Bikepacking to Chapman Reservoir
A Gravel Bikepacking adventure just down the road from Steamboat Springs
Route Write-up: Kirsten Alder
In recent weeks I’ve watched Tour Divide riders cruising by and it has really made me want to hop on my bike and follow them. But… reality check. My life’s responsibilities require me save that for a future day.
The good news though is that you don’t need quit your job or abandon your daily routine to bikepack. On a free evening recently I packed up my gear, convinced Hannah from Bingham Built to join me, and headed up the road after work for a quick overnight adventure starting in Oak Creek, CO.
4 tips to make your first trip fun
Slow down and enjoy the ride. Look up. Take in the scenery. Breathe the fresh air.
Don’t panic if (when) things wrong. Bags will fall off. You may forget your pillow or tent poles. Your creativity to carry on will prevail and you are outside on your bike having an adventure.
Eat a lot. You will need the energy.
Consider hiring support or doing a hut trip to ease some of the pressure (and make your bike lighter!)
Planning The Route
The key to a successful (and more relaxed) overnighter is to keep it short and simple. Pick a familiar road or trail to a campground, lake, or park. We decided that Chapman Reservoir would be our our destination. The ride would be about an hour and a half and the area has both a campground and remote camping options. For safety, I loaded the route into my phone via Ride With GPS and also into my Wahoo bike computer. I also carry a paper map as a backup.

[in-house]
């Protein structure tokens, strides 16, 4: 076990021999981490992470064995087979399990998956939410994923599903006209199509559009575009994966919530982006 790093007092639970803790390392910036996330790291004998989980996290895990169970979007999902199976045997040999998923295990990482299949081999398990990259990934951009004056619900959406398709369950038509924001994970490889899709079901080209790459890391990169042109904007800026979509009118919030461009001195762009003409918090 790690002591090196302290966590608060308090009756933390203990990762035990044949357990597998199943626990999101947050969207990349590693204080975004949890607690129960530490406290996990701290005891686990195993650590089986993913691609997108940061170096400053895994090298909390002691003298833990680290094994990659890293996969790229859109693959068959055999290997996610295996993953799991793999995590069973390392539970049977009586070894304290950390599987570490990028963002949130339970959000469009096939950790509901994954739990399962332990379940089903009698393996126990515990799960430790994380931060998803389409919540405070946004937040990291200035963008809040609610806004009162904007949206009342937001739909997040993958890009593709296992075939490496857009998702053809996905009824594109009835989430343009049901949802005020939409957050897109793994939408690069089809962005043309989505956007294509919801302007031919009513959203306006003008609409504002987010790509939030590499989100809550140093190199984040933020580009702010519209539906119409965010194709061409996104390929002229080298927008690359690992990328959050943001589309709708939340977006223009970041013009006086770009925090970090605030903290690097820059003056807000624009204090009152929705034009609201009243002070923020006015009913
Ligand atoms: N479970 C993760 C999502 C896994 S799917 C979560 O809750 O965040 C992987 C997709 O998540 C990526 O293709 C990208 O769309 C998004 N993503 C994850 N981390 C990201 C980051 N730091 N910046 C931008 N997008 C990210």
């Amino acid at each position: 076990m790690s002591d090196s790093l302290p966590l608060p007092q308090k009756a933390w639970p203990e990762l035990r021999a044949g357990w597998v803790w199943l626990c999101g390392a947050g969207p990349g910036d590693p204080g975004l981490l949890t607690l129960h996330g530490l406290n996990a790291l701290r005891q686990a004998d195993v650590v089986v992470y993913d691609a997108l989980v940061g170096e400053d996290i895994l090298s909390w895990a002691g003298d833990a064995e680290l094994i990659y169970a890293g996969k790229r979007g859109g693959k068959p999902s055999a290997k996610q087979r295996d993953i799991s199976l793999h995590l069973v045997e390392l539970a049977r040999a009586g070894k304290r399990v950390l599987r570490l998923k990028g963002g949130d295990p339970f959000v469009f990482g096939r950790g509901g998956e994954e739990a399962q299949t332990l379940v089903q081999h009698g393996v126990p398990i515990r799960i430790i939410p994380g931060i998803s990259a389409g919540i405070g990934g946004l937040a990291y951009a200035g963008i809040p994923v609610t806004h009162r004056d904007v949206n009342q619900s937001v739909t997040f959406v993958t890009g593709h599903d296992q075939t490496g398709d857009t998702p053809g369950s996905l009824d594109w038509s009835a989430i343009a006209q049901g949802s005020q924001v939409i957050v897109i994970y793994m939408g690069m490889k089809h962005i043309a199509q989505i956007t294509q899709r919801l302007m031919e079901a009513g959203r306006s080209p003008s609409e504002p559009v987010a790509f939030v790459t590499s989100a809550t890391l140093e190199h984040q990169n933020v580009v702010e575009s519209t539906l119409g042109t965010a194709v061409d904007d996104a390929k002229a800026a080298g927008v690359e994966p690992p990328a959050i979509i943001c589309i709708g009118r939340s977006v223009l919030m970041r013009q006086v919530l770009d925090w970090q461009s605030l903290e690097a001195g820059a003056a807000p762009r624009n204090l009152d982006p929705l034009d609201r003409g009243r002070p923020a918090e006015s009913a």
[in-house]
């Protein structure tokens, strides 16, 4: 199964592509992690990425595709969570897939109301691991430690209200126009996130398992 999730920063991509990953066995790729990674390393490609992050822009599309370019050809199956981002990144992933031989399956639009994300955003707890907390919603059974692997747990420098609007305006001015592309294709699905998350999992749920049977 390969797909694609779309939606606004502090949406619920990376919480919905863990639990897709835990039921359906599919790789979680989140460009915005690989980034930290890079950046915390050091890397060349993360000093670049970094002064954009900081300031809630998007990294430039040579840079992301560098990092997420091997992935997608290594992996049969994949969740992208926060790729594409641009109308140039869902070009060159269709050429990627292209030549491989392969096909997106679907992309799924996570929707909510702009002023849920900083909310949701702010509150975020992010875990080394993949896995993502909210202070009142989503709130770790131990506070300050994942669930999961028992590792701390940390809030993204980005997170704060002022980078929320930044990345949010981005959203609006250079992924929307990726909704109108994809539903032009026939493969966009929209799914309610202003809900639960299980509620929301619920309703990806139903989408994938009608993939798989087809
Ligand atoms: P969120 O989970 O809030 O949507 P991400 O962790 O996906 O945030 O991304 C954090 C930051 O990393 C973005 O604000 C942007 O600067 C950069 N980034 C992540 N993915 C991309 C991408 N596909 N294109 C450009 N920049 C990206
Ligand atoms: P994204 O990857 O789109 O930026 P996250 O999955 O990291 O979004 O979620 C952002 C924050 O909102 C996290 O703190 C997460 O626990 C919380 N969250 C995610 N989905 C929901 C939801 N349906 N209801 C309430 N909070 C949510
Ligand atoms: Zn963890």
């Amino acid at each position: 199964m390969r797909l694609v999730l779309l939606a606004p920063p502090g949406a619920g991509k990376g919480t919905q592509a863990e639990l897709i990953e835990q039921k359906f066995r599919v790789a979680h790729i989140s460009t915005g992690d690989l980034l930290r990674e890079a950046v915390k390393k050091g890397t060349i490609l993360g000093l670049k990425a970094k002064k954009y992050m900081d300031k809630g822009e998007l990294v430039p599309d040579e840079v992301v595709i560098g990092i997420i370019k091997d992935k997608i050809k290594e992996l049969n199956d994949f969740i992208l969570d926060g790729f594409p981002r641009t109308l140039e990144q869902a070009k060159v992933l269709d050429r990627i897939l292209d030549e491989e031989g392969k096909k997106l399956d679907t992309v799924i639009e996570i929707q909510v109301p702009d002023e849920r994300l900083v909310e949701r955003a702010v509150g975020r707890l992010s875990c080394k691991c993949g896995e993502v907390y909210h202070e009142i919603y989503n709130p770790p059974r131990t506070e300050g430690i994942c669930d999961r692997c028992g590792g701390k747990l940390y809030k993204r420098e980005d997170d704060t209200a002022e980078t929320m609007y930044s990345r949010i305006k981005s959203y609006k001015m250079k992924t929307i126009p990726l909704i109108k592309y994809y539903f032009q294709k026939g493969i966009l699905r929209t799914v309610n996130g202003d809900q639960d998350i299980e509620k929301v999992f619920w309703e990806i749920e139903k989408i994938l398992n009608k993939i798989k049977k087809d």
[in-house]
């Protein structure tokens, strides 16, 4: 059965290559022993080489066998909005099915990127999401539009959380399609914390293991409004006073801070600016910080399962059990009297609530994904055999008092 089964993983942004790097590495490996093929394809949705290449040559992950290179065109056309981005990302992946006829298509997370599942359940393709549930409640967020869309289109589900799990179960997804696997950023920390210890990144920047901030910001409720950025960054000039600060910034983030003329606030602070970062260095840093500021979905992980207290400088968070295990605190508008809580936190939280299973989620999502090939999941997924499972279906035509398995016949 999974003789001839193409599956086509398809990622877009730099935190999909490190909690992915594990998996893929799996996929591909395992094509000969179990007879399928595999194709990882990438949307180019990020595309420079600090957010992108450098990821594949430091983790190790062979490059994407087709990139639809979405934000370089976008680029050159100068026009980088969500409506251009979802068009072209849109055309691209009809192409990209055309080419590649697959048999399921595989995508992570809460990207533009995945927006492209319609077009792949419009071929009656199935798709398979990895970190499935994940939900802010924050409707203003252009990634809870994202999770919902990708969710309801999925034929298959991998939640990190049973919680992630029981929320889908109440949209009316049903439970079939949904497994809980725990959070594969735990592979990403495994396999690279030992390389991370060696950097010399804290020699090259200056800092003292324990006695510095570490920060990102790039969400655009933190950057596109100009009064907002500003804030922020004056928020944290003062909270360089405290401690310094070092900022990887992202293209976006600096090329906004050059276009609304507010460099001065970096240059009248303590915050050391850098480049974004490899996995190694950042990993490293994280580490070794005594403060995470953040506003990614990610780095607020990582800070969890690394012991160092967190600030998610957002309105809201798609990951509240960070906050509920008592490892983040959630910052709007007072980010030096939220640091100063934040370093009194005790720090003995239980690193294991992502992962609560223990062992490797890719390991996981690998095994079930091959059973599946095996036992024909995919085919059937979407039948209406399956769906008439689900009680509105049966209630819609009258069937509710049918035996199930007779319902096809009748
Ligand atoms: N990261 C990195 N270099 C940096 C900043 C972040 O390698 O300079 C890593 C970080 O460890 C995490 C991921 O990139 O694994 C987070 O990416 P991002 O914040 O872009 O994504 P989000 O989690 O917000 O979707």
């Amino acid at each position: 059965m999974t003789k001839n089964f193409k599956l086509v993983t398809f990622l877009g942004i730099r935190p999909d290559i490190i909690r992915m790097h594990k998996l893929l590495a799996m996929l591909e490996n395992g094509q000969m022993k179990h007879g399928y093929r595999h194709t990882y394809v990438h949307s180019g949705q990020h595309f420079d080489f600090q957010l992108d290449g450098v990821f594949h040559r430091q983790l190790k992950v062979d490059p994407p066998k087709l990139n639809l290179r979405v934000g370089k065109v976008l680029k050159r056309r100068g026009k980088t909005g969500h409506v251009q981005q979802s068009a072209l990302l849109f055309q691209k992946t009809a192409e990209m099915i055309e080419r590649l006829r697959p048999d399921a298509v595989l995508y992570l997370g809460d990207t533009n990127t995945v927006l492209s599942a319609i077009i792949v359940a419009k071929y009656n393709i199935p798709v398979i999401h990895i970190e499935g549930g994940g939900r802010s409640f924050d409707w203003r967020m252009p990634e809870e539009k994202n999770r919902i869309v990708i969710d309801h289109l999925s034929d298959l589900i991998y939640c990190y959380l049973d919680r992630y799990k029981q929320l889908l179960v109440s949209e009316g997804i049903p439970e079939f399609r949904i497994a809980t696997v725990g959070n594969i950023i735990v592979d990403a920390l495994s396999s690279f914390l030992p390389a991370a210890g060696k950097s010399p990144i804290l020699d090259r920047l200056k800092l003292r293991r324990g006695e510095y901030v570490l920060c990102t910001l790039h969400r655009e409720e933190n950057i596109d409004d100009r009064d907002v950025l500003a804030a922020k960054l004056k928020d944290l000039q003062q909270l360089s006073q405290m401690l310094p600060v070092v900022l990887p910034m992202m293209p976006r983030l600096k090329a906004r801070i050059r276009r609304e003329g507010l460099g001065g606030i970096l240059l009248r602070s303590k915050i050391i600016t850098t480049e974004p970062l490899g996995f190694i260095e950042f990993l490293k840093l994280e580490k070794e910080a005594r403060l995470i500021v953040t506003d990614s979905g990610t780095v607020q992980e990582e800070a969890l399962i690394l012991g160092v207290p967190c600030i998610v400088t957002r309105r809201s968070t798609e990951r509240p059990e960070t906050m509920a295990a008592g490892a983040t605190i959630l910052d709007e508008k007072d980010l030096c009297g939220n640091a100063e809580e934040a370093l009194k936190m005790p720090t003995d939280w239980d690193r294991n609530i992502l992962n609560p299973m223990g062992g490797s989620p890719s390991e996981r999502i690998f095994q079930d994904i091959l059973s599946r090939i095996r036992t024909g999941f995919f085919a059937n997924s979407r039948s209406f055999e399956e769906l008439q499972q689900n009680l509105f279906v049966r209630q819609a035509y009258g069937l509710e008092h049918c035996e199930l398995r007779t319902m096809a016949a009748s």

First I tackled outfitting the bike with bags; seat, frame, front roll, front roll pocket, feed, top tube, and fork. Next I packed all the key items; tent, pad, pillow, sleeping bag, stove/fuel, map, headlamp, clothes, food, water/filter, tool kit, GPS tracker, battery, bike computer, toiletries, and first aid kit. It’s always a game of tetris because every trip is different. Terrain, water accessibility, trail or road, and weather will determine what you pack and where. Water is fairly plentiful on the Chapman route, but not on a ride such as White Rim in Utah where I have packed up to 8 liters at a time.
Finally my bike is packed and we are ready to hit the road. We set out in the evening at a nice, easy pace enjoying the beautiful scenery. We had a little extra time so we made a couple detours to make things exciting. We explored some singletrack in an aspen forest (which became overgrown pretty quickly) and a side road with an old abandoned gas well. There were lots of picture stops. Eventually, we arrived at the reservoir and decided on an open spot at the campground.
Camp set up and dinner
We set up our tents and sleeping gear, donned some DEET to deter some pesky mosquitoes, and it was time for dinner. I like instant potatoes or ramen. And there are plenty of things you can take along to dress up your meal, like dehydrated veggies or powdered cheese… yes, it’s a thing! (and surprisingly good.) Also, there are lots of premade dehydrated meal options at your local outdoor store. *Side note for other meals: Tortillas are the best for lunch because they don’t squish like bread. Think PBJ or with a tuna packet with that. And a bagel with peanut butter or instant oatmeal makes a great breakfast. Don’t forget instant coffee!
Want to learn more about the Chapman route or need help with your next overnight ride?
Reach out to Kirsten@rideworkshop.co
What to expect in the wild: Storing your stuff at night
Expect WILDLIFE! Here in Colorado we have birds, marmots, snakes, deer, moose, and bears. Plan your food storage accordingly. Bear canisters and Ursack bags to store food, trash, and toiletries are a must.
Pleasant dreams and the next day
After dinner there was some stargazing and chatting and then it was early to bed. It was a beautifully quiet night with no rain or wind. In the morning the sun burst through the trees as a wake up call and it was time for coffee and breakfast. We packed up camp, headed out to ride in the crisp morning air, and made it home in time for work.